The story of how Guy Fawkes was hanged, drawn and quartered after attempting to kill the King and blow up Parliament in 1605 is well-known.
The famous conspirator is said to have smuggled 36 barrels of gunpowder into the cellar of the House of Lords before being caught red-handed – but many of the facts we were taught in school are actually common misconceptions, and the truth behind the nation’s favourite villain is not as clear.
Here, we take a look at some of the most common myths and lesser known facts about Guy Fawkes and the Gunpowder Plot in preparation for the celebrations on 5 November.
Guy Fawkes facts
1. Guy Fawkes was not hanged, drawn and quartered
The traditional death for traitors in 17th-century England was to be hanged from the gallows, then drawn and quartered in public. But despite his role in the Gunpowder Plot – which the perpetrators hoped would kill King James and as many members of parliament as possible – it was not to be Fawkes’ fate.
As he awaited his grisly punishment on the gallows, Fawkes leapt to his death – to avoid the horrors of having his testicles cut off, his stomach opened and his guts spilled out before his eyes. He died from a broken neck.
His body was subsequently quartered, and his remains were sent to "the four corners of the kingdom" as a warning to others.
Soldiers discovered conspirator Guy Fawkes attempting to blow up the Houses of Parliament
Credit: Hulton Archive
2. Guy Fawkes was not the Gunpowder Plot’s ringleader
There were a total of 13 conspirators in the plot, which was masterminded by Robert Catesby. Catesby was a charismatic Catholic figure who had a reputation for speaking out against the English crown.
The others involved alongside Fawkes were Thomas Bates, Robert and Thomas Wintour, Thomas Percy, Christopher and John Wright, Francis Tresham, Everard Digby, Ambrose Rookwood, Robert Keyes, Hugh Owen and John Grant.
But it was Fawkes who gained notoriety after the plot was foiled, as he had the perilous duty of sneaking into the cellar beneath the House of Lords and igniting the explosives. It was he who was caught red-handed with 36 barrels of gunpowder, and for two days Fawkes was the only conspirator who the King’s men had captured.
3. Guy Fawkes won the unlikely admiration of King James I
When asked why he had so much gunpowder, he replied that his intention was “to blow you Scotch beggars back to your native mountains”.
Fawkes admitted that he had planned to blow up the House of Lords, and expressed his regret at having failed to do so.
Unusually, his steadfast manner earned him the praise of King James, who described Fawkes as possessing "a Roman resolution".
4. Guy Fawkes was actually Protestant by birth
Despite becoming the greatest enemy of the Protestant establishment, Fawkes was, in fact, born into the faith. However, his maternal grandparents were recusant Catholics, who refused to attend Protestant services.
In 1578, when Fawkes was eight, his father died and his widowed mother married a Catholic, Dionis Baynbrigge. Fawkes converted to Catholicism when he was a teenager.
Fawkes had the perilous duty of sneaking into the cellar beneath the House of Lords and igniting the explosives
5. Guy Fawkes has an island named after him
He is one of Britain’s most infamous villains, whose effigy has been burned and whose demise has been publicly celebrated for more than four centuries. It may come as a surprise, then, that there is an island named after him.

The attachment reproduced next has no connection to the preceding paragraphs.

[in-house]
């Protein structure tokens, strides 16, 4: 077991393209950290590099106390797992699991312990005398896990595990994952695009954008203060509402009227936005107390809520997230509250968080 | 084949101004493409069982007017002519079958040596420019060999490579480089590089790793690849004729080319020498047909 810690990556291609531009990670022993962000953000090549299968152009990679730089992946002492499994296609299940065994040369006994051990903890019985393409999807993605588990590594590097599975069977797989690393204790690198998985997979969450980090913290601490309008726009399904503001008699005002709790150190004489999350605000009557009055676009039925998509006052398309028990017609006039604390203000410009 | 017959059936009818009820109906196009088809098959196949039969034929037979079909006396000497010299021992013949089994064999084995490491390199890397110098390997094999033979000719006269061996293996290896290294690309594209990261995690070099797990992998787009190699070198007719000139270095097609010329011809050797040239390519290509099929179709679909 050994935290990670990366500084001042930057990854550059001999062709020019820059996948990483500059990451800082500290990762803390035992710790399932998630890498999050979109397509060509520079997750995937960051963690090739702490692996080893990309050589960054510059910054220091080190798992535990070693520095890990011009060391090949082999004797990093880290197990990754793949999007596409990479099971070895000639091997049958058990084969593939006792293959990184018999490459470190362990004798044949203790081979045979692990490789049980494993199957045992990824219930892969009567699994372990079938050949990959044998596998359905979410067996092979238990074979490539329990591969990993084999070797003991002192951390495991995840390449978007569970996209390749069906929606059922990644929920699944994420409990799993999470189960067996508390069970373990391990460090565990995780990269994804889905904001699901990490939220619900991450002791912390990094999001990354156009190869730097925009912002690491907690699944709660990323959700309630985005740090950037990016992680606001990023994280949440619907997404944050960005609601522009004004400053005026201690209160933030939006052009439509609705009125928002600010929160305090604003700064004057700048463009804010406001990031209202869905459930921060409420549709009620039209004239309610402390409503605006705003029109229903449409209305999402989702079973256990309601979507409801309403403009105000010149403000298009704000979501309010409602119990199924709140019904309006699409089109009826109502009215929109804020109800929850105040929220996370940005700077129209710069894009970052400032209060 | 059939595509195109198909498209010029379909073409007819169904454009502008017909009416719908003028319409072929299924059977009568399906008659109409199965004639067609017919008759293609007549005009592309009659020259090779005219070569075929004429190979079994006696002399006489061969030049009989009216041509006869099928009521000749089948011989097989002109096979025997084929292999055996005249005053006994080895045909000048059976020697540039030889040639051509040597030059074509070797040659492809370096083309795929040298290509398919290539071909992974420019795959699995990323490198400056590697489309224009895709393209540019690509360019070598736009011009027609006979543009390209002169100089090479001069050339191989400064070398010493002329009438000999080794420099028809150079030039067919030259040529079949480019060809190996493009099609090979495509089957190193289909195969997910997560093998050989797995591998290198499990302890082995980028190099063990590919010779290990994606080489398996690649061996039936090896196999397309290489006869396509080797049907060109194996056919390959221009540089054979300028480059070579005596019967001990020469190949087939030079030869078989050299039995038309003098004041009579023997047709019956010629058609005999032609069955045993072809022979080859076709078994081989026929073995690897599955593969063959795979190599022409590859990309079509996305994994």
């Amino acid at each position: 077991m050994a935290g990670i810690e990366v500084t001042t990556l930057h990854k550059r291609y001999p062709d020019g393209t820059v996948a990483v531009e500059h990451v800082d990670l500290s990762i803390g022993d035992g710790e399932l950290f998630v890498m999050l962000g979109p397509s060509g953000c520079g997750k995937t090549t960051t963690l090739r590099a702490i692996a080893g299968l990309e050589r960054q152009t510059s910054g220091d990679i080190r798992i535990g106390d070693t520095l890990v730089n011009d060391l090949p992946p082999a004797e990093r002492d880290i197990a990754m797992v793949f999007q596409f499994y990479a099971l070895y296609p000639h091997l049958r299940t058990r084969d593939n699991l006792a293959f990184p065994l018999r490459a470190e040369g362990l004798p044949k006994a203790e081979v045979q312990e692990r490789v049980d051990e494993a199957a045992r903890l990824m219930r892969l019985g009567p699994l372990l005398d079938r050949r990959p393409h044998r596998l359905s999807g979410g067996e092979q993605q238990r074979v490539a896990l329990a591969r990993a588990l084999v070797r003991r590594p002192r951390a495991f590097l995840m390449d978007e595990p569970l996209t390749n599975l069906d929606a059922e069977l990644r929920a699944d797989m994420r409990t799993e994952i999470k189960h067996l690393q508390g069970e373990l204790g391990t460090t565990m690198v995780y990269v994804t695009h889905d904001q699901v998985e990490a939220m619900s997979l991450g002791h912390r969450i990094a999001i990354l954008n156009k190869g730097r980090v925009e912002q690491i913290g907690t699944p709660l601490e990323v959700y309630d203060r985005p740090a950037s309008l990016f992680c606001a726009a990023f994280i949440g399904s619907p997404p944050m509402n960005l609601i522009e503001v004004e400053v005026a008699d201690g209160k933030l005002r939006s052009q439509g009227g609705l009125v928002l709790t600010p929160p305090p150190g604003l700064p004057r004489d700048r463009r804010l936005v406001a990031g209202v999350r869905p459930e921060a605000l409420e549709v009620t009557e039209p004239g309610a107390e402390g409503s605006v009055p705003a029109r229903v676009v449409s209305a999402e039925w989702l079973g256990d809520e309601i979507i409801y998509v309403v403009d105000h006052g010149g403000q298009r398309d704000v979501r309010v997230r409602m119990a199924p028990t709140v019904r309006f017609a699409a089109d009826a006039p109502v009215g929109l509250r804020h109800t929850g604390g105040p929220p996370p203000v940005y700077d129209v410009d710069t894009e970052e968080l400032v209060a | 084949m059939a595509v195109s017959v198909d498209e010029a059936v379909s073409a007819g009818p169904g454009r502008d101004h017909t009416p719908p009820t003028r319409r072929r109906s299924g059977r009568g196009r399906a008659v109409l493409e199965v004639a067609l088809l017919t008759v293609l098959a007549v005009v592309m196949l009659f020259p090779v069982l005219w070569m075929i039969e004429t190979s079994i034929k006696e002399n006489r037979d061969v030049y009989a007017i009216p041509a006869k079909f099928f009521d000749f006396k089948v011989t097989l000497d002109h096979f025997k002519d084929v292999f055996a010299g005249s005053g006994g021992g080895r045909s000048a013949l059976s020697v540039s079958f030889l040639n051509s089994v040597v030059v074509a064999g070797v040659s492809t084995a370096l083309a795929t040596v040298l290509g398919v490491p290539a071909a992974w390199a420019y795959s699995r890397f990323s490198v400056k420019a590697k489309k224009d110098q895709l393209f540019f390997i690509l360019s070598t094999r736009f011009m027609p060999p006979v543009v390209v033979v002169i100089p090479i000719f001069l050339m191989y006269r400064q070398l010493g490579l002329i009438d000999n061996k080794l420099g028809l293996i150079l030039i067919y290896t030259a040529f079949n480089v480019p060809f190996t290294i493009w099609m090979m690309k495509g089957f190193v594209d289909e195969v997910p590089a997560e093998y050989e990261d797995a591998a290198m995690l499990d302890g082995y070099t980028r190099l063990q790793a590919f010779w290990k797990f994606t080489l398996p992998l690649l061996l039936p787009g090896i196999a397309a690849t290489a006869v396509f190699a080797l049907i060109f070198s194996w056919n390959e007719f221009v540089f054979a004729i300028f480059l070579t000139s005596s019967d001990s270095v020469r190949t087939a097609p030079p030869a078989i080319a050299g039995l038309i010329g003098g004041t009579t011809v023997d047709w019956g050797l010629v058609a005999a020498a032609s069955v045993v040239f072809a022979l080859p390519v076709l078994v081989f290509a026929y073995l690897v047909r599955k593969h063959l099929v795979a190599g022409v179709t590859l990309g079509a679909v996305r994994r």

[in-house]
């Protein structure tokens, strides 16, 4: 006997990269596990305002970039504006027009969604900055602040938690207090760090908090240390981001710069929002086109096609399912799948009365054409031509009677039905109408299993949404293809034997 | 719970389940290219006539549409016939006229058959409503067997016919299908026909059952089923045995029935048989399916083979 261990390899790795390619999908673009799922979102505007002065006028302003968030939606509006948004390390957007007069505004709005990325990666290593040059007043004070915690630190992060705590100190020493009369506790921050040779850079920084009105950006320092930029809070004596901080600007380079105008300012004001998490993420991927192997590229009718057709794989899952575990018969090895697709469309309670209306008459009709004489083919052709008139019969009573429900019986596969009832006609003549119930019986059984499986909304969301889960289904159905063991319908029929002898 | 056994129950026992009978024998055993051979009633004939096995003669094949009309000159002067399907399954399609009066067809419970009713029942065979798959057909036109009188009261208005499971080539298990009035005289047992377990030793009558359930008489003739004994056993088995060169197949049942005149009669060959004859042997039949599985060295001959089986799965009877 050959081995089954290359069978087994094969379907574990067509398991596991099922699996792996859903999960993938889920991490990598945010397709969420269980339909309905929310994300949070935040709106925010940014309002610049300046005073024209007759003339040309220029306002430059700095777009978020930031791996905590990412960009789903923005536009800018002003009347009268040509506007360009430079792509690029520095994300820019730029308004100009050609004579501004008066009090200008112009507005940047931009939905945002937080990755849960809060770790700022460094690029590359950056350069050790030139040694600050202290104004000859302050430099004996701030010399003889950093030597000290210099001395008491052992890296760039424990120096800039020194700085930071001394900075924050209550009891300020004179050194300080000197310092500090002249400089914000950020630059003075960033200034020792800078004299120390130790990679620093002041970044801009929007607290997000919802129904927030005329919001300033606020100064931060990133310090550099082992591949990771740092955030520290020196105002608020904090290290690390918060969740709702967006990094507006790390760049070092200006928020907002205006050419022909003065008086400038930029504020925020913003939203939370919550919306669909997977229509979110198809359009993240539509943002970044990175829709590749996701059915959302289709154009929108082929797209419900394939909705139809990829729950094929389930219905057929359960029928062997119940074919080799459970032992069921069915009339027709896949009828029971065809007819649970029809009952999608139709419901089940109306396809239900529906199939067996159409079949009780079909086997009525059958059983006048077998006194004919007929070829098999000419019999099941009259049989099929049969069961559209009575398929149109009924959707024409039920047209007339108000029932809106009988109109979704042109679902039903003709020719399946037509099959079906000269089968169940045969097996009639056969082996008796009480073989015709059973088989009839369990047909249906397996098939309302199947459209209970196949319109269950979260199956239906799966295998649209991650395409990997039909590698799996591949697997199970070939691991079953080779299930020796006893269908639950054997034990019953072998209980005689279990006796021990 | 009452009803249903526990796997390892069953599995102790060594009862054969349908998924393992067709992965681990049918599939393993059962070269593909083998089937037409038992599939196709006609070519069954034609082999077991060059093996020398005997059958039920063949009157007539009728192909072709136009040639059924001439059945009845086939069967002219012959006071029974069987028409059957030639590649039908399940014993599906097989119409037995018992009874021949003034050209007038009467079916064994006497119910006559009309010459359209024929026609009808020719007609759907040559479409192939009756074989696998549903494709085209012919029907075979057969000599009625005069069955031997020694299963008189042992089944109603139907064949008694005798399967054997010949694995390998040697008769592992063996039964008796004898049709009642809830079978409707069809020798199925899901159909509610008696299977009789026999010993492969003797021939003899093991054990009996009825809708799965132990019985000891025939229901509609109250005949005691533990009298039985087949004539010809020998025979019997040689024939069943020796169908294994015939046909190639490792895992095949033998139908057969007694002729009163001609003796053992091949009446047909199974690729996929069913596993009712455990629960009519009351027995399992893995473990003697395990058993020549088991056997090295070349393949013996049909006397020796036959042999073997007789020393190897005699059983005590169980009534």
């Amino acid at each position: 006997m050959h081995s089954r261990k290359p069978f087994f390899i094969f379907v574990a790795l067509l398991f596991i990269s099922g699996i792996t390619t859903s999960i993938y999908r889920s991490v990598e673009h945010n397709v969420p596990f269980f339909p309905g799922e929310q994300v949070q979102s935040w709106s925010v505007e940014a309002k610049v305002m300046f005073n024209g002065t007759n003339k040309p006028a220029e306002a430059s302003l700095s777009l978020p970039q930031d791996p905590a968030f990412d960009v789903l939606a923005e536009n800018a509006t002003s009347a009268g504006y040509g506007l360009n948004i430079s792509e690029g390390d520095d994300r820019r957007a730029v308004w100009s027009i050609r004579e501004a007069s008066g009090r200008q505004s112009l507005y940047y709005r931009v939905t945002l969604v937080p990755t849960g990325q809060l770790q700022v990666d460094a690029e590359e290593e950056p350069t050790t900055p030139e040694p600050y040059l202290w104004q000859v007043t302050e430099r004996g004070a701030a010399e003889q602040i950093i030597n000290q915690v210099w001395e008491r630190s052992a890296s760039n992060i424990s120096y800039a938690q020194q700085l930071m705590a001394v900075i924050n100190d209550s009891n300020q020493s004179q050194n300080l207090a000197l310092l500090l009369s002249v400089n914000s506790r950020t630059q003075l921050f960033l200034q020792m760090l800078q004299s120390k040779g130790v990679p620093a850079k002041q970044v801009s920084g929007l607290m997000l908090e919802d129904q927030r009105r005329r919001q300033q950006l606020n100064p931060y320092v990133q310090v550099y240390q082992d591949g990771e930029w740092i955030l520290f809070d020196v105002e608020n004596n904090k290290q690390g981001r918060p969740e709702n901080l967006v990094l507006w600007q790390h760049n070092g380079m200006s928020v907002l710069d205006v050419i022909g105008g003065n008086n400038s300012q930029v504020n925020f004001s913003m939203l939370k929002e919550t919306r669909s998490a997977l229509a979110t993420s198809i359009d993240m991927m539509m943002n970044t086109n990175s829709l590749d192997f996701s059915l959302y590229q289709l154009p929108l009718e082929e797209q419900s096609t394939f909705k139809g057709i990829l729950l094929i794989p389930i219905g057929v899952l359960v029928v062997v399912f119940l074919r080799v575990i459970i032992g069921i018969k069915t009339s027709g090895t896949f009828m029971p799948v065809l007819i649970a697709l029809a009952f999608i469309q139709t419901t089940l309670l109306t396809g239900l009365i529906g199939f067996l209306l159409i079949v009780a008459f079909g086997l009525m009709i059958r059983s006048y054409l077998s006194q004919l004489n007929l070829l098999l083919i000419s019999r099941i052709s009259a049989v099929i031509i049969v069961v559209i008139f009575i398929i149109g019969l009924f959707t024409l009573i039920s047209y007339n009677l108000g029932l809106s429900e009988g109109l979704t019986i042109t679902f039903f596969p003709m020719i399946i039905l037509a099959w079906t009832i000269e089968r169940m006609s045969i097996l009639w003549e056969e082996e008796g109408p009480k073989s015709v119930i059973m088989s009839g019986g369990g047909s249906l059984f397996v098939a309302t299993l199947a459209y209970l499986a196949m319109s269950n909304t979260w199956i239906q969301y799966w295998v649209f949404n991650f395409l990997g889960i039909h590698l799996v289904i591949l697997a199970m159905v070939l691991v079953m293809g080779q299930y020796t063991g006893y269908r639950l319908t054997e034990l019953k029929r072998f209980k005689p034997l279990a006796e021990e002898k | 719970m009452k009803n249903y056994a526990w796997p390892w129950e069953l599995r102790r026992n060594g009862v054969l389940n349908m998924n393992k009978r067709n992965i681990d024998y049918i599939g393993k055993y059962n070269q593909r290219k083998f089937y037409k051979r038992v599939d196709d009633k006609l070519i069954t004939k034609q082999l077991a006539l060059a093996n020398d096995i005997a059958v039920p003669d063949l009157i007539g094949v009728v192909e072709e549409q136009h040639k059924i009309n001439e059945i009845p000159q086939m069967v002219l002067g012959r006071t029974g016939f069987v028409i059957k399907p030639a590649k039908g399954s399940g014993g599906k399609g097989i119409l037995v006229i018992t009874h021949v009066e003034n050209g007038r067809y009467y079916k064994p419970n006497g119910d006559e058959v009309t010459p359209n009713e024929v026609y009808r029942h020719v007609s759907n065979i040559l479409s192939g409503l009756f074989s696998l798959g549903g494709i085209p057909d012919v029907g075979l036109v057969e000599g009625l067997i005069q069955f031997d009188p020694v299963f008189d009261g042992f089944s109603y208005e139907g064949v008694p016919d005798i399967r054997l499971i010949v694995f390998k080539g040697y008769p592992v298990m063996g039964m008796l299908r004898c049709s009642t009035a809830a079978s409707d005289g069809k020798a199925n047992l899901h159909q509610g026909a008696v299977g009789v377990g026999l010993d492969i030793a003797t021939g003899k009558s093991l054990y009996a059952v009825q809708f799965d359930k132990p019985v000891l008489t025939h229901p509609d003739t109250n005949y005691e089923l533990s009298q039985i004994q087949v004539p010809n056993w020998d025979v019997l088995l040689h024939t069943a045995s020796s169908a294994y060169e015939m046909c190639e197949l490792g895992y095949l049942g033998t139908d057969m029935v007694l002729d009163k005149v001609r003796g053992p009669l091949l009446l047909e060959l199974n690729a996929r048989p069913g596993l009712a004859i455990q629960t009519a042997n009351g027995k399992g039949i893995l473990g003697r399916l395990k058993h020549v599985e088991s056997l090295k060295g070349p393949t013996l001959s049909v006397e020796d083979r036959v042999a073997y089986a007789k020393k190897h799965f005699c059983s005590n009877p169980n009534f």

To the north-west of Santa Cruz Island in the Galapagos Islands, a collection of two uninhabited, crescent-shaped islands is named Isla Guy Fawkes, or Guy Fawkes Island.
6. Guy Fawkes liked to be called by an Italian nickname
Aged 21 and a committed Catholic, Fawkes sold the estate his father had left him and went to Europe to fight for Catholic Spain against the Protestant Dutch republic in the Eighty Years War.
While he was abroad, he adopted the Italian variant of his name, becoming known as ‘Guido’. This was thought to be an attempt to sound more continental and therefore more serious about his Catholic faith.
When he was caught by the King’s men, at first he claimed his name was John Johnson. However after being tortured, he was forced to sign a confession to his role in the Gunpowder Plot, and this he signed as ‘Guido Fawkes’.
7. The Houses of Parliament are still searched once a year for conspirators
Before the State Opening of Parliament, the Yeomen of the Guard search the Houses of Parliament with lanterns to make sure there are no would-be conspirators hiding in the cellars.
This has become more of a tradition than a serious anti-terrorist precaution.
8. The cellar that Fawkes tried to blow up no longer exists
It was destroyed in a fire in 1834 that devastated the medieval Houses of Parliament.
9. The gunpowder would have done little damage to Parliament
The 36 barrels of gunpowder that Fawkes planted in a cellar below the Houses of Parliament would have been sufficient to raze it to the ground, while causing severe damage to neighbouring buildings.
However, some experts have claimed that the gunpowder had “decayed”, and would not have properly exploded even if it had been ignited.
10. Not everyone celebrates Guy Fawkes’ demise
Dummies have been burned on bonfires since as long ago as the 13th century, initially to drive away evil spirits. But, following the Gunpowder Plot, the focus of the sacrifices switched to Guy Fawkes’ treason.
Traditionally, these effigies called ‘guys’, are carried through the streets in the days leading up to Guy Fawkes Day and children ask passers-by for "a penny for the guy" with fireworks representing the explosives that were never used by the plotters.
But his former school, St. Peter’s in York, does not celebrate Guy Fawkes Night, as they refuse to burn a guy out of respect for one of their own.